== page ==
With minimal changes from the model launched last year as the least expensive electric car in the U.S., the 2014 Smart ForTwo Electric Drive remains the smallest and shortest plug-in electric car sold in the U.S.--as well as the only one offered as a convertible.
The two-seat electric Smart comes not only as a three-door hatchback but also as a Cabriolet model with a folding cloth roof that can be rolled back partway like a large sunroof, or dropped all the way down to sit in a pile at the rear of the car just behind the driver's shoulders.
It may be winter now, but if you're craving open-air motoring when the sun shines--and want to keep it all-electric--the Smart Electric Drive is your sole option.
On the road, the electric version of the Smart ForTwo is really what the car should have been from the start: smooth, relatively quiet, and fairly quick away from stops because its electric motor develops maximum torque as soon as it begins to rotate.
It's a heavier car, at roughly 2,000 pounds, than the gasoline Smart, but far smoother since it dispenses with that car's jerky automated manual gearbox and delivers its electric power in one smooth surge.
The 2014 Smart Electric Drive has its 17.6-kilowatt-hour lithium-ion battery pack between the two layers of the sandwich floor.
That means its weight is carried down low in the chassis, which makes the car handle well and corner flat.
A full recharge if the battery pack is entirely depleted takes 6 hours, using the car's onboard 3.3-kW charger and a 240-Volt Level 2 charging station, but recharging from 20 to 80 percent takes only 3.5 hours.
The 55-kilowatt (74-horsepower) electric drive motor powers the rear wheels, sitting where the 1.0-liter three-cylinder engine of regular Smart cars would be located.
The EPA rates the electric Smart's battery range at 68 miles--more than the Mitsubishi i-MiEV's 62 miles, but less than the 84 miles of the 2014 Nissan Leaf, the best-selling battery-electric car in the U.S.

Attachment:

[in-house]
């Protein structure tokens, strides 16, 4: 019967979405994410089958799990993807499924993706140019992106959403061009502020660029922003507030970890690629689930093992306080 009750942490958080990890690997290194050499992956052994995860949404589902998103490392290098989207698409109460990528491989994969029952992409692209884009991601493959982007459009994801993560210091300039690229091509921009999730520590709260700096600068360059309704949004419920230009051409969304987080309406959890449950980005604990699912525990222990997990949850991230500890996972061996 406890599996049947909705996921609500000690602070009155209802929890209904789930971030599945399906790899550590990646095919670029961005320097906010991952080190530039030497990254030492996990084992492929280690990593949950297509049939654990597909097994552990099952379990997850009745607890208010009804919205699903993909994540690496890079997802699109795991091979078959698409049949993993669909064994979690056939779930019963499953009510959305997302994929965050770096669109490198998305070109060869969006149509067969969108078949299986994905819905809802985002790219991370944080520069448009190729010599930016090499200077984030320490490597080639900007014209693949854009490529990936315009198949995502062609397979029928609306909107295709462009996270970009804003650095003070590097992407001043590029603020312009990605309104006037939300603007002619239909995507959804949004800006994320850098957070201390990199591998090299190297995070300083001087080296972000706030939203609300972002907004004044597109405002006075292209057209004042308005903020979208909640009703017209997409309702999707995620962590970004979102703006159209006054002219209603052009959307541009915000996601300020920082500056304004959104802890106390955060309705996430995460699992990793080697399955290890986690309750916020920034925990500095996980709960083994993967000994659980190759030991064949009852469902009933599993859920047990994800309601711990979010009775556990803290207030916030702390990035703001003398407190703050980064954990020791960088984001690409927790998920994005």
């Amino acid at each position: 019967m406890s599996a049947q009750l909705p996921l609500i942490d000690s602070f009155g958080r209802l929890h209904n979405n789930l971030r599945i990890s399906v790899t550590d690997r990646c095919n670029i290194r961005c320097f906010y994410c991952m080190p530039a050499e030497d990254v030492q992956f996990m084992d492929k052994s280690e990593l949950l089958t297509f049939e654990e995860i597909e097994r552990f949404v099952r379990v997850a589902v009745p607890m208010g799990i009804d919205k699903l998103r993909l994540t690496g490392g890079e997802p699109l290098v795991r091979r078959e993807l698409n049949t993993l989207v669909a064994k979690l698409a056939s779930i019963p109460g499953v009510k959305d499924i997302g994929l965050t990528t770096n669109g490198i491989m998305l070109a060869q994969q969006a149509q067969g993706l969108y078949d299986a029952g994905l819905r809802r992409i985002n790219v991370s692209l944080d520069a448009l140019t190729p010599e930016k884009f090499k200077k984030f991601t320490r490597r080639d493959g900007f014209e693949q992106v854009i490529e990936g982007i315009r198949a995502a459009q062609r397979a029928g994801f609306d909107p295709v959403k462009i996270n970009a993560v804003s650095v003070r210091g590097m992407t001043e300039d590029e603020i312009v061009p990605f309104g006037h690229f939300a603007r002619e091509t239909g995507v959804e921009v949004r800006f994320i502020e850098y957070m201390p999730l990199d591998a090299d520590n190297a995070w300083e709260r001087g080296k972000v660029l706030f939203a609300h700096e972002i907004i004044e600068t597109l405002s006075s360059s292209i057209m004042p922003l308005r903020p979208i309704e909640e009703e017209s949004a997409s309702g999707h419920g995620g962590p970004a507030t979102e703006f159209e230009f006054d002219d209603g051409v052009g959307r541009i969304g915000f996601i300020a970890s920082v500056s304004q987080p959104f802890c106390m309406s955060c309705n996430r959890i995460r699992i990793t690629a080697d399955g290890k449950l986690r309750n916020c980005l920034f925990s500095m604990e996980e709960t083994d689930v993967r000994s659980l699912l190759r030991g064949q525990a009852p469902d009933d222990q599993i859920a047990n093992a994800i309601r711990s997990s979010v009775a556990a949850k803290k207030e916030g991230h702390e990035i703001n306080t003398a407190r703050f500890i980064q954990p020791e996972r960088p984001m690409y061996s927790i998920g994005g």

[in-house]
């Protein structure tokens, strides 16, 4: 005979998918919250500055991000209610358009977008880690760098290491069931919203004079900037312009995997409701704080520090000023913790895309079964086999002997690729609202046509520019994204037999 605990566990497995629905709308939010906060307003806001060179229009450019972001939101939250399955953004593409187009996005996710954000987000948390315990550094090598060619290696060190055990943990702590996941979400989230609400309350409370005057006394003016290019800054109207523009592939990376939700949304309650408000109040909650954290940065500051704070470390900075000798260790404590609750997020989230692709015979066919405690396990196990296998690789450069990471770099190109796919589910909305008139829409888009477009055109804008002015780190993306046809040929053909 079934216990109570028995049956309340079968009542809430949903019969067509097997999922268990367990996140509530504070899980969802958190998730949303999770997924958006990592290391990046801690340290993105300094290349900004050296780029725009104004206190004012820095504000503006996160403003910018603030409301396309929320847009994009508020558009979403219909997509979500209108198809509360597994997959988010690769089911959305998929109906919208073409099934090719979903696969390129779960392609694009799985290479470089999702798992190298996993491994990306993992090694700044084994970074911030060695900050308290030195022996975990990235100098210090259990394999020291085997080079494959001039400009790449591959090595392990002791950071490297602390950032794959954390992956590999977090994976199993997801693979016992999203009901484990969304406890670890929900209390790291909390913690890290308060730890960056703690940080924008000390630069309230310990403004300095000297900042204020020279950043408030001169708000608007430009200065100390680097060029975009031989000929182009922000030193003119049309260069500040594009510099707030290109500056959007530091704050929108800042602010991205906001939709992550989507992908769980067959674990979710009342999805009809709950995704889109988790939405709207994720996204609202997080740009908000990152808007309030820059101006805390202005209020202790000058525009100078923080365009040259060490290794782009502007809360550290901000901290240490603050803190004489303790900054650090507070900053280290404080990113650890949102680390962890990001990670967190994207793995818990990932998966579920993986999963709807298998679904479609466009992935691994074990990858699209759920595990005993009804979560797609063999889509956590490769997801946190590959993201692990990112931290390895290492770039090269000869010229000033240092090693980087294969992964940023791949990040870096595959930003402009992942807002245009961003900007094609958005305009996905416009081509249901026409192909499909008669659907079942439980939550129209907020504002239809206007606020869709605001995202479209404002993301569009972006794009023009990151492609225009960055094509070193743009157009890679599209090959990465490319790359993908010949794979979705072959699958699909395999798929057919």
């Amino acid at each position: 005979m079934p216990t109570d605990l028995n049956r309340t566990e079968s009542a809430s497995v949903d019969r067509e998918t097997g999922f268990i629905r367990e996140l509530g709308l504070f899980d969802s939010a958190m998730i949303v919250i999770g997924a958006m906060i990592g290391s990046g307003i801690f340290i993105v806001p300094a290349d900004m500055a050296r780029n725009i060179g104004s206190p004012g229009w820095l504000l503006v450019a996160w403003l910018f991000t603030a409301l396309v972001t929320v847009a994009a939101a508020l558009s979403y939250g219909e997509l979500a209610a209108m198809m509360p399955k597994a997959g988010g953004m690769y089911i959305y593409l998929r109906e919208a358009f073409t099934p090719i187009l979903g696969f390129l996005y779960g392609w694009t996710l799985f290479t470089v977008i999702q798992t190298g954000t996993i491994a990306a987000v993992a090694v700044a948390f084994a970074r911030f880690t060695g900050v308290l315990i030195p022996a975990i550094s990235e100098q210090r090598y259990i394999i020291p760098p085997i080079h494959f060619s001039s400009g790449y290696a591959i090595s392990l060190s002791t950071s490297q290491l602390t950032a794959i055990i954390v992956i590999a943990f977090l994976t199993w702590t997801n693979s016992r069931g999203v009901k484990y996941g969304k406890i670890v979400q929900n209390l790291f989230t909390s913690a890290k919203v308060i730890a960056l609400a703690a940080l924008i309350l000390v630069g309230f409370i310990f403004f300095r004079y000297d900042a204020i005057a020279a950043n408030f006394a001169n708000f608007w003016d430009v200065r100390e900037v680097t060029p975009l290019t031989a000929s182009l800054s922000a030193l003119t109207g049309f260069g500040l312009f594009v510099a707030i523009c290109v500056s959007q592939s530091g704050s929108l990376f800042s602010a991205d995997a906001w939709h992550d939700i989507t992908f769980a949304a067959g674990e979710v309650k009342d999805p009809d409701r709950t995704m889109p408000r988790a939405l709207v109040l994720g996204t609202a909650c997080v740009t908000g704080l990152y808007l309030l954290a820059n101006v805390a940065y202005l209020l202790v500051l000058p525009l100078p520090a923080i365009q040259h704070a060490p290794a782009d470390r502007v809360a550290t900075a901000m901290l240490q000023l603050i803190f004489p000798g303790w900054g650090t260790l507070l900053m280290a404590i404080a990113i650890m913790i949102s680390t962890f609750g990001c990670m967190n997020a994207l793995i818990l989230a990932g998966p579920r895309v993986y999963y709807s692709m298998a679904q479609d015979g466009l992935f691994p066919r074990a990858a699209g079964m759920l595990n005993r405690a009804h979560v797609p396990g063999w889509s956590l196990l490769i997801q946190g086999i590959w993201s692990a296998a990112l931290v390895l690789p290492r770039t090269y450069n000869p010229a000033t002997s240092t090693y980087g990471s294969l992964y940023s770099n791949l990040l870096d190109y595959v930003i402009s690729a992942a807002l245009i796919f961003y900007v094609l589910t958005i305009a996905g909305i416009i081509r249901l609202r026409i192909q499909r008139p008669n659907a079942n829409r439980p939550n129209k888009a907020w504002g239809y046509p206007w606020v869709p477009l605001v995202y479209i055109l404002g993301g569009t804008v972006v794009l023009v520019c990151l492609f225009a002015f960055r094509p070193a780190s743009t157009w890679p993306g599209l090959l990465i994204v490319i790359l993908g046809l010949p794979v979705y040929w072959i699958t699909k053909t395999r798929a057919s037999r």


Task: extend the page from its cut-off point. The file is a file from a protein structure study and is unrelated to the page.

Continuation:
Visually, there's little difference between the two cars if you avoid the $900 Kinetic Green appearance package that gives you a green-on-white color combination unique to the electric version.
Inside, the Smart's interior is now seriously outdated and severe, although you'll find it adequate for around-town use. The electric Smart uses its two dash-top gauge pods for state-of-charge and power-delivery gauges unique to the battery-powered version.
There's plenty of room inside, even for two adults well over six feet tall, and both passengers sit relatively high, reducing the sense of being in a small car.
If you're not aware that the Smart ends less than 2 feet behind your back, it doesn't drive as small as it actually is--until you park it in a space better suited to a motorcycle than a car.
Aided by its remarkably low lease price--$139 per month if you opt for the Battery Assurance Plus battery-lease program, as almost all customers do--the electric Smart has sold in decent numbers given the small size of the two-seat car market in the U.S.
Since sales of last year's model began in May, Smart has managed to deliver a total of 923 electric ForTwos--or roughly 10 percent of the 9,264 Smarts sold altogether.
If you choose not to lease, the electric Smart's prices begin at $25,750 for the hardtop and $28,750 for the Cabriolet. Both prices are before any incentives, and include the mandatory delivery fee.
The current 2014 model is close to the end of its run, however. An all-new two-seat Smart ForTwo will be introduced later this year, the first complete redesign of the iconic urban car in about 15 years.
That model will continue to be offered in gasoline and electric versions (and perhaps a diesel for Europe as well), and it will spawn other models, including a four-seat Smart ForFour and likely a very small Smart crossover utility vehicle as well.